ELAINE QUEHL, Quilt Artist, Teacher, Dyer, Designer

Monday, October 29, 2012

Introducing a Master: Joan Sowada

"Busy" by Joan Sowada, 2012

It was a few years ago that I saw Joan Sowada's work for the first time.  I was, and still am, pretty impressed.  It isn't easy to do figurative work in fabric, and even harder to do it well.  I think hers is some of the most successful figurative work I've seen in the art quilt world.  Not so much portraits or perfect likenesses of individuals, Joan's work captures moments and situations, people in movement and relationship.  Her work is characterized by arresting and unusual compositions, and there is something almost lyrical or poetic about the people she features.

I wrote to Joan last week to ask if I could talk about her on my blog and share some of her work.  She graciously offered the photo above.  Do take some time to visit her website at http://www.joansowada.com/ to see more of her work.  Joan lives in Gillette, Wyoming.

Joan was featured in the June/July 2011 issue of Quilting Arts magazine, and was interviewed by Quilting Daily in June 2011.  You can read the interview here.

Quilts=Art=Quilts Weekend

This past weekend was the opening of Quilts=Art=Quilts at the Schweinfurth Memorial Arts Center in Auburn, NY.  This is an annual show, and I have been attending for the last several years.  It is only a four hour drive from Ottawa.  This is the second time I've had work in the show.

I wasn't able to attend the opening on Saturday night as I was teaching Part 2 of my Uncommon & Unforgettable Threads class at Dragonfly Fabrics on Saturday. Here you can see students in my class having fun hand-dyeing their own multi-coloured threads.

Rosemary sent this photo this morning of her washed threads drying on a drying rack.  Lovely colours and they will look even more wonderful when wound on a spool.
After class I drove to Auburn for an overnighter, and the next morning attended brunch with all the other artists and guests of this year's Quilts=Art=Quilts show.  In photo below are Denise Giardullo on left, me in centre, and Deborah Bein on the right.
After lunch we headed to the Schweinfurth Arts Center to see the show.  Since this is an art exhibit, photographing in the gallery is not allowed.  However, I was able to take a couple of photographs with permission of the artists present.  It just so happens that some of these are actually my favorite pieces in the show.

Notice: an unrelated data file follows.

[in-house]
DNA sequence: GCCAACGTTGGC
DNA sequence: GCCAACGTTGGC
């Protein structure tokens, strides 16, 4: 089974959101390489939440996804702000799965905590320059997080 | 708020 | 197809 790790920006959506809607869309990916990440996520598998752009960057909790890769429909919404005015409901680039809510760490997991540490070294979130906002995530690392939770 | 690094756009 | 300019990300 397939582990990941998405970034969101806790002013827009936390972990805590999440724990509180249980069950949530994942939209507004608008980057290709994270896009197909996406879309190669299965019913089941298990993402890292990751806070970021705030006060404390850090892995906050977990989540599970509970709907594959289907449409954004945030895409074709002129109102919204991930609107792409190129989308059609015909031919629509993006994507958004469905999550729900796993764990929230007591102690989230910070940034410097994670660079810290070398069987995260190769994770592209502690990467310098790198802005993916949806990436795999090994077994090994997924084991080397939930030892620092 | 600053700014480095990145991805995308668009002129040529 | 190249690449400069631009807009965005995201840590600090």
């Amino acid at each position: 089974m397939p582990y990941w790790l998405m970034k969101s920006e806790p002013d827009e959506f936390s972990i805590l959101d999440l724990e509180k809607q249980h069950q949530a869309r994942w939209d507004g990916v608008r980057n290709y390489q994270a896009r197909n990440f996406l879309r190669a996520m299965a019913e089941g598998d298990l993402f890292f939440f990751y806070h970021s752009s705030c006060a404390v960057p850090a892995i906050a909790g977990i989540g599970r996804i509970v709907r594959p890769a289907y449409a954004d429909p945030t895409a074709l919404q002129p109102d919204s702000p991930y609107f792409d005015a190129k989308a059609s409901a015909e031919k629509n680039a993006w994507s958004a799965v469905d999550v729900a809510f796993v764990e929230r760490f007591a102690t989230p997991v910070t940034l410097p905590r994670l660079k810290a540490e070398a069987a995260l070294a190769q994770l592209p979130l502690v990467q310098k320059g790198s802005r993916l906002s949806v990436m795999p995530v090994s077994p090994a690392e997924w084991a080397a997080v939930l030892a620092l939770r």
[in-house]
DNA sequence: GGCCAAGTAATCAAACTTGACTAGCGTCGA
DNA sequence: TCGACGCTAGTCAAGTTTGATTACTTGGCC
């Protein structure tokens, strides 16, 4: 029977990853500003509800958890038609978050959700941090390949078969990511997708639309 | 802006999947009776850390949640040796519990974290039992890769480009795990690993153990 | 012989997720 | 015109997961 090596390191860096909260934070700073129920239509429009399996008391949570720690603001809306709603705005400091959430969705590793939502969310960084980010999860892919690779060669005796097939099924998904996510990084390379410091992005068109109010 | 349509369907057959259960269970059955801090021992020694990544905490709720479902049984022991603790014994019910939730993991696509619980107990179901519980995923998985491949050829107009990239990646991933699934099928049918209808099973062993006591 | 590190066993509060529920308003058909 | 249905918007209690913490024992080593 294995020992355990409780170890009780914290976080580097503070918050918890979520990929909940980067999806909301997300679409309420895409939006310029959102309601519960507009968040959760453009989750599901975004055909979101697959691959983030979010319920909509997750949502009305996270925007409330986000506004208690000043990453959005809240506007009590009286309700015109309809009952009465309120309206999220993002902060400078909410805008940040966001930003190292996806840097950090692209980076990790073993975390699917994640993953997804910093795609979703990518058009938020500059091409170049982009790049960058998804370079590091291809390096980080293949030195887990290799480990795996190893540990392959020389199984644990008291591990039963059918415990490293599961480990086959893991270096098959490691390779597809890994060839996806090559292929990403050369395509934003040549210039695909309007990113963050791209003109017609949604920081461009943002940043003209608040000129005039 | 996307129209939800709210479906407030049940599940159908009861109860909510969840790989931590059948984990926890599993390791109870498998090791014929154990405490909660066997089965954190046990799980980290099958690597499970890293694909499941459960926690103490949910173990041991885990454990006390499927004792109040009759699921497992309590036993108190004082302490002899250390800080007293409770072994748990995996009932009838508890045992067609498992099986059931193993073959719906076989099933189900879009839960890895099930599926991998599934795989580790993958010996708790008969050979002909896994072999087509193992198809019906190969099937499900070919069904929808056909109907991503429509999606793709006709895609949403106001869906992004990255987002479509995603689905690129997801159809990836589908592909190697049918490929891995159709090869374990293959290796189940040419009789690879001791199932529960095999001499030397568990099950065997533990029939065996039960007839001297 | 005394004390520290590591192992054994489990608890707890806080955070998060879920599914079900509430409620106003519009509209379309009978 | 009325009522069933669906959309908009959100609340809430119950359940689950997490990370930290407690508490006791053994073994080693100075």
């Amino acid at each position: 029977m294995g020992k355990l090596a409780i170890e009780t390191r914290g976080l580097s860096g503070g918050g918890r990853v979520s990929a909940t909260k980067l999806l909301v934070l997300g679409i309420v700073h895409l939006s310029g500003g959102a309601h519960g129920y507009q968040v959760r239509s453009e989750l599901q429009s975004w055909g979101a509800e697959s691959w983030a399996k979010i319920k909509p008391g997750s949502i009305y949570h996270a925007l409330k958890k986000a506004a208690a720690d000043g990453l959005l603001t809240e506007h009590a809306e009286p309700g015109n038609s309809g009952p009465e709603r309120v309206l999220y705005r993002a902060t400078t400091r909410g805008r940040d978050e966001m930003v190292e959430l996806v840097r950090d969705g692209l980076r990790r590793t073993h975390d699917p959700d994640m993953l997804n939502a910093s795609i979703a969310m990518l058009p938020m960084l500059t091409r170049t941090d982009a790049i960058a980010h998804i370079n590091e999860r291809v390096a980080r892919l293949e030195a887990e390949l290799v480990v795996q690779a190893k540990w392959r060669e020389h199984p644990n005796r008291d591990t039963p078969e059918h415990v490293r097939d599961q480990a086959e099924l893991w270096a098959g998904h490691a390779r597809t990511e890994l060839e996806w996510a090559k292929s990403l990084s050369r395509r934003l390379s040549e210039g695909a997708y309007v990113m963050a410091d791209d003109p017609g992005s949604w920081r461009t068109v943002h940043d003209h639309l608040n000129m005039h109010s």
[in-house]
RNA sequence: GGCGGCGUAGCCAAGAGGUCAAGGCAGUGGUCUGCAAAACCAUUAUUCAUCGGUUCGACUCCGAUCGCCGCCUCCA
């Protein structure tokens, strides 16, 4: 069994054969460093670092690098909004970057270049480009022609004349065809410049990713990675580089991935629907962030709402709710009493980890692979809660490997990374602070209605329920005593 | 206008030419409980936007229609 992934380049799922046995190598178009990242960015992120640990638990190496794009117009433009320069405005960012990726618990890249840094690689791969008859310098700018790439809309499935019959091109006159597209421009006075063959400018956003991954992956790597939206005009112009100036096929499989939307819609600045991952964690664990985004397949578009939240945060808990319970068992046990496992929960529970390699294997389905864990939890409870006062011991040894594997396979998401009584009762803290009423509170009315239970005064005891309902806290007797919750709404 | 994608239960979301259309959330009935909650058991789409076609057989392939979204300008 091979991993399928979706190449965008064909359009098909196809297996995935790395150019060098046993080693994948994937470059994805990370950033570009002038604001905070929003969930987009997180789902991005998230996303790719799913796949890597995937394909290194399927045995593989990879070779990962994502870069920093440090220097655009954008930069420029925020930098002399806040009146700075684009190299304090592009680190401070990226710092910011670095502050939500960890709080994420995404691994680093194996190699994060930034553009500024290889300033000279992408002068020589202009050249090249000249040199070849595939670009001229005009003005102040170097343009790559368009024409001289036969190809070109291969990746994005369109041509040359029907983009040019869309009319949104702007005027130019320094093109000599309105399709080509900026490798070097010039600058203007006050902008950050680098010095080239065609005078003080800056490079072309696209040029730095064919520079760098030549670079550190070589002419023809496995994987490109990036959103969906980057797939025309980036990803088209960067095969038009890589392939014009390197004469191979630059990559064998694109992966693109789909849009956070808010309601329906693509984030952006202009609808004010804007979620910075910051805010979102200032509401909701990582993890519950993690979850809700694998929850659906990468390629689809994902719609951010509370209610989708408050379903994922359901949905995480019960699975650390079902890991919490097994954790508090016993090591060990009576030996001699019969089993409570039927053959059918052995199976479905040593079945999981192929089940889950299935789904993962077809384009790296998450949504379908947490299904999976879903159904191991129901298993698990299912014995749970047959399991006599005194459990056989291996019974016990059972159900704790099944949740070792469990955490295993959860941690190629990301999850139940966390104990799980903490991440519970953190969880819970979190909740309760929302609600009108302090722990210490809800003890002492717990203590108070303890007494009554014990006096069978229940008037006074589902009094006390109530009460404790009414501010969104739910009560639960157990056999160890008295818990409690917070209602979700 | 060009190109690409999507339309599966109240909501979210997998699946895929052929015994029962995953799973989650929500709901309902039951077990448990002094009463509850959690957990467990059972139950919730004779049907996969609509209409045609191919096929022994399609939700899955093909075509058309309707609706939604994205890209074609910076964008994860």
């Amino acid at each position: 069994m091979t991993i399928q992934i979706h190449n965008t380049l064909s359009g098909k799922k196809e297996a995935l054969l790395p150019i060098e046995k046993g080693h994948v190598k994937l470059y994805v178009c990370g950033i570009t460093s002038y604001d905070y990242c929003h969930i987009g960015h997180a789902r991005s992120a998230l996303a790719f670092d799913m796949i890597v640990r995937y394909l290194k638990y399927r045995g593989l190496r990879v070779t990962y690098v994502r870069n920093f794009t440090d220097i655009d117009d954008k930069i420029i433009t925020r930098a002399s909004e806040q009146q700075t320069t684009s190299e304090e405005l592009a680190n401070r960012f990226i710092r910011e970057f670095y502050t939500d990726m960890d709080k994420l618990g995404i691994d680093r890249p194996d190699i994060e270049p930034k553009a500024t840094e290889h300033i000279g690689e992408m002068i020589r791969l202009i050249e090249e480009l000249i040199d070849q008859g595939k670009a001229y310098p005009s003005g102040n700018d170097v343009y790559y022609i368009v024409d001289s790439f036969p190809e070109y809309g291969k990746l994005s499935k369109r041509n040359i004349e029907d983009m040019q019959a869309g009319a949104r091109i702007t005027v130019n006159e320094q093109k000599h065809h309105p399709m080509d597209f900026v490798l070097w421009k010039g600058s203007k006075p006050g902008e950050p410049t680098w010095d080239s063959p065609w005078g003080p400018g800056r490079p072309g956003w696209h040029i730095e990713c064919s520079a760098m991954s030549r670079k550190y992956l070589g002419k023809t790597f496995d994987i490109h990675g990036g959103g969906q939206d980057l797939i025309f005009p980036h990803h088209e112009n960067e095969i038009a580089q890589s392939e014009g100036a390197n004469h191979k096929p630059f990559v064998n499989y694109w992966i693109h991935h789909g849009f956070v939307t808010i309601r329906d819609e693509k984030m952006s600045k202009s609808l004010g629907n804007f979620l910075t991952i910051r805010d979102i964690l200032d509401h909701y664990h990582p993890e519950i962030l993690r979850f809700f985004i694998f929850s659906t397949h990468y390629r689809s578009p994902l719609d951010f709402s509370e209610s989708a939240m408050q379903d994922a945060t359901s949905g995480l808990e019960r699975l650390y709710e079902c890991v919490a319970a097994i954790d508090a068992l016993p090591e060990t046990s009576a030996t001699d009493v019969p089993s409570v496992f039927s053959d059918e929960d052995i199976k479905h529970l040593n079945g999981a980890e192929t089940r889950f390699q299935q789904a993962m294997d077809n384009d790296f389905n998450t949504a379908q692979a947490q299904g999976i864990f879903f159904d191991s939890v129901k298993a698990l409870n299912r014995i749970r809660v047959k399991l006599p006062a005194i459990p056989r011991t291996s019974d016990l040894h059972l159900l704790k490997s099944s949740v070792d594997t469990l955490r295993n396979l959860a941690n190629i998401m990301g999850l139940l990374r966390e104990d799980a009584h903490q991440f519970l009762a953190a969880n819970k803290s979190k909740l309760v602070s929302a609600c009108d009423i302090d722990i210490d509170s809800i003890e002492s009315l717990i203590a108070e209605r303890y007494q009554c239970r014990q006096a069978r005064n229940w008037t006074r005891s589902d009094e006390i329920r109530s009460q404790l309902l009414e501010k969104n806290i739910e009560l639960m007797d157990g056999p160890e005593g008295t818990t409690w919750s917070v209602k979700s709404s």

This is Deborah Bein with her piece Almost an Echo.
The very clever piece below is called The Fence, and is made by Susan Walen.  Susan was not at the show but had written me ahead of time to ask me to take a photograph for her.
Of course I was able to get a shot of me with my Standing Ovation.
Another piece in the show that I really liked is Empyrean by Ann Harwell.  You can see a photograph of it on the Quilts=Art=Quilts website.  Just scroll down to the list of exhibiting artists, and there are a few photographs to the right of it.  You can also explore the websites of all the artists in the show as the gallery has provided links from their names.
I was also fortunate to see two works by Joan Sowada in the show, but I am going to deal with Joan in a separate blog post.
I'm heading to Houston on Wednesday, or at least I hope I am!  This morning I had notice my Wednesday morning flight is cancelled.  This is related to the hurricane on the eastern seaboard, but affects the plane that I would have been travelling on as it was either coming from or heading to La Guardia airport.  After much confusion and lots of waiting on the phone, I am now booked on a later flight.  The wind is beginning to pick up here in Ottawa!  Time to batten down the hatches.  I hope you are safe in your part of the world.

Thursday, October 25, 2012

A Lively Group and a Great Reception

After my visit to Manitoulin Island, I headed back to the mainland, where I drove through the stunning and dramatic LaCloche Mountains.  I took these photos just outside the village of Willisville.  The canoe access for the famous Killarney Provincial Park lies along this route.  You are really into Group of Seven country here!  In fact the artists that formed the famed Group of Seven were instrumental in convincing the Canadian government to create a protected park here.